If you have spent any time at all in our Aquaculture Facility, you know that we literally dip every day for flatworms, nudibranchs, etc. We have done a few blogs on different parasites and infections. I want to give a brief overview of some new techniques I have been using to combat some of these issues. Iodine based dips: A diluted Lugol’s, Tropic Marin Coral, and Coral Dip by Precision Solutions. We tend to use this for bacterial infections or to prevent infections after fragging. As a dip follow the instructions given by the manufacturer. As a diluted Lugol dip, add drops until the water takes on a light gold color (about 15-20 drops per gallon) leave coral in for 10-20 minutes, rinse in fresh salt water, then return to the tank. I would recommend a dip every day if needed, up to 5 days. Lugol’s in frag water, 5-10 drops per gallon can be used until you are finished fragging. Melafix: Also used for bacterial infections. I find it very effective on soft corals like sarcos, sinularias, cladiellas and the like. Not so great for SPS as I feel they slime up so much the Melafix does not penetrate and they generally suffer more parasitic maladies than bacterial ones. Dosage is about 4 caps per gallon. Corals can stay in there up to 20 minutes without effect. This has worked very well for sarcos with black or yellow rot! Revive, Coral RX (lemon juice citric acid based dips) We tend to use this more than anything else. Great for any external organism whether good or bad! That means commensal trapezious, harmless brittles, etc will die with the bad as well so be careful! Revive is also pretty deadly to the coral after about 7 minutes in my experience. If you put an acro in a dip and check on it after 20 minutes, you will usually have a nice bleach white piece the next day (do not do this!) Be careful! Dosage: Now I will go on the record and say, I pretty much double the dosage as I feel the regular will not affect larger flatworms. I think they can tolerate low doses and hang on. Using a turkey baster is a must to help flatworms, nudis, and the like to release from the coral. The eggs still need to be scrubbed off with a toothbrush or hard scraper blade. The dip should be repeated over a few days to ensure all the eggs are gone! H2O2 Hydrogen Peroxide This is a fairly new dip we have been using at the Aquaculture Facility and in the store. It works very well on external parasites, and like revive does not discriminate on commensal organisms. We have only used this on Zoas and Palys as it can be dangerous to LPS and SPS. It also works wonders on any algae that is attached to corals or frags. It will turn white and die off! Dosage: Hydrogen Peroxide works in a four to one ratio (4 parts water, 1 part H2O2) As with everything, I push it and use a higher concentration of 3 to 1, and it works wonders! Just like a wound you will see it bubble, parasites jump off, algaes turn white. I have not pushed past the 5 minute mark yet but we’ll see soon! Josh and Paul T. have helped a lot with these trials. You can also see them with your dosage/treatment questions. I think that’s a good amount for Part 1. As a side note, even after 20+ years of “playing” with coral, I still see new things. Today, 01/04/2016, I dipped a Galaxea in melafix. It had a bacterial infection from a sting, or so I thought. A flatworm, over 2” fell out, my immediate reaction is WHAT THE HAY! So I move the Galaxea to a revive dip and immediately 8 more flatworms fall off. I’ve now found a giant Galaxea-Eating flatworm! Crazy! Coming in the future, PART 2! Bayer Insecticide, Interceptor, Bifuran, Flatworm Exit, and...

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What’s your purpose?

»Posted by on Apr 8, 2015 in Blog, Education, Glenn L, Reef Aquariums, Saltwater Fish | Comments Off on What’s your purpose?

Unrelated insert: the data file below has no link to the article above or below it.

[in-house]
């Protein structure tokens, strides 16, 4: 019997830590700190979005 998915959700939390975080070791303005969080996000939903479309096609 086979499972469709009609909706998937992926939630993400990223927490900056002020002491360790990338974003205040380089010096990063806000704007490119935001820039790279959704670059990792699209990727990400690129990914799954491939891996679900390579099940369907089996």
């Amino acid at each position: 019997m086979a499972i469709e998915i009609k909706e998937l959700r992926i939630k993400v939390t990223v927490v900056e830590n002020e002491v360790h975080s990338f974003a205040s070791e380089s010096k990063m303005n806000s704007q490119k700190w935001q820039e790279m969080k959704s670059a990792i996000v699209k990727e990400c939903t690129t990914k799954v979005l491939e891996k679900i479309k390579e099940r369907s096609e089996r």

Aquarium Maintenance – Absolutely Fish, NJ   Aquarium Maintenance: What’s your purpose?   By Glenn Laborda   I kind of feel, that when you set up a beautiful reef tank, the coral should be your main focal point. With all that has been invested into your high tech gear like protein skimmers, reverse osmosis units, L.E.D. lighting, and all the other necessary equipment, fish should only be there for a purpose, or to do a job per-se! I know you're thinking “that’s the point of my cleanup crews like snails, hermits, urchins, and crabs”. True that they are the unsung behind-the-scenes heroes of your tank, but even the fish should serve some function. I know you’re also thinking “but I want a few amazing show type fish too!” As you will see; even the rare or cool reef fish can serve a purpose. We are going to attack this fish with a purpose by family or grouping. The first families will be the Gobies and Blennies! These little guys are small and on the front lines defending your tank from micro-algae or sifting the sand to keep detritus available to be taken out by your filtration! Some of my favorites are: Lawnmower Blenny (Salarias fasciatus) Distribution: Indo-Pacific Size: 4″ or more Care: Easy Description: A great micro–algae eater, but a little tough with other blenny species. Bullet Goby (Amblygobius phalaena) Distribution: Indo-Pacific Size: 5″ Care: Easy Description: A great sand sifter. It may not be the prettiest, but it is one of the most durable sifters. Will eat prepared foods. Caution: Jumper. Neon Goby (Gobiosoma oceanops) Distribution: Atlantic Size: up to 2″ Care: Easy Description: Great for cleaning fish of any minor parasites, hardy, and great looking.   Another great family of fishes for the reef are the wrasses. Now there are a lot of large aggressive species so please get advice or do research before purchasing a wrasse for your aquarium.   Melanurus Wrasse (Halichoeres melanurus) Distribution: Indo–Pacific Size: up to 5″ Care: Moderate Description: A beautiful wrasse that is great at cleaning rocks. Will eat planarians or flatworms in small amounts. Caution: Jumper. Cleaner Wrasse (Labroides dimidiatus) Distribution: Indo–Pacific Size: up to 4″ Care: Difficult Description: Great fish for cleaning parasites from other fish. Difficult to keep. Once parasites are gone they are not easy to feed, and many soon get skinny and die! Caution: Jumper. 6 Line Wrasse (Pseudocheilinus hexatneaia) Distribution: Indo–Pacific Size: 2″ Care: Easy Description: Great fish, but sometimes it can be aggressive towards smaller species. Great for cleaning rocks. Eats small bristles, planarai and flatworms in moderation.   Next is a group not generally recommended, as most are not reef safe and will eat corals, but are needed at times. Butterflies are beautiful and difficult to keep, that’s why they’re sought after…kind of a challenge.   Kleins Butterfly (Chaetodon kleinii) Distribution: Indo–Pacific Size: up to 5″ Care: Easy Description: One of the best Aiptasia/Majano Anemone eaters I’ve ever used. The downfall is when the anemones are gone the butterflies move onto coral. All corals from Zoas to S.P.S. can be affected. Caution: Must remove. Copperband Butterfly / Marginulus Butterfly (Chelmon rostratus / marginalis) Distribution: Indo–Pacific / Australia Size: up to 6″ Care: Difficult Description: A fairly decent Aiptasia eater. Very difficult to keep, hard to get to eat prepared foods. Sometimes may take 2–3 Copperbands to get one to “survive”! Auriga Butterfly (Chaetodon auriga) Distribution: IndoPacific, Red Sea Size: up to 8″ Care: Moderate Description: One of the “hardier” butterfly species, it even does well in fish only tanks. Will eat prepare foods readily! Similar to the Klein’s Butterfly, it will decimate Aiptasia and Majanos, but will move onto corals and polyps shortly after. Caution: Must remove.   Lastly, the real soldiers of the reef tank, the Tangs (Surgeonfish). They are the hardiest and hardest working reef fish you can buy. This family also has some rare “Gems” [pun intended] that can also be your “show” fish! Chevron / Kole / Tomy Tangs (Ctenochaetus hawaiiensis / strigosus / tominiensis) Distribution: Hawaiian Islands & Indo-Pacific Size: up to 7″ Care: Easy Description: Very hardy fish. The “bristle tooths” are amazing micro–algae eaters. Their mouths are like tiny brushes full of bristles for scraping algae off rocks. Unless it is a large aquarium (200 gallons or more) only 1 per tank! Caution: Aggressive to other Tangs Purple / Yellow / Scopas Tangs (Zebrasoma xanthurum / flavescens / scopas) Distribution: Indo-Pacific / Red Sea Size: up to 8″ Care: Easy Description: Some of the “toughest” Tangs around. They are the “short snout nosed” Tangs. This short pointed snout allows for ripping...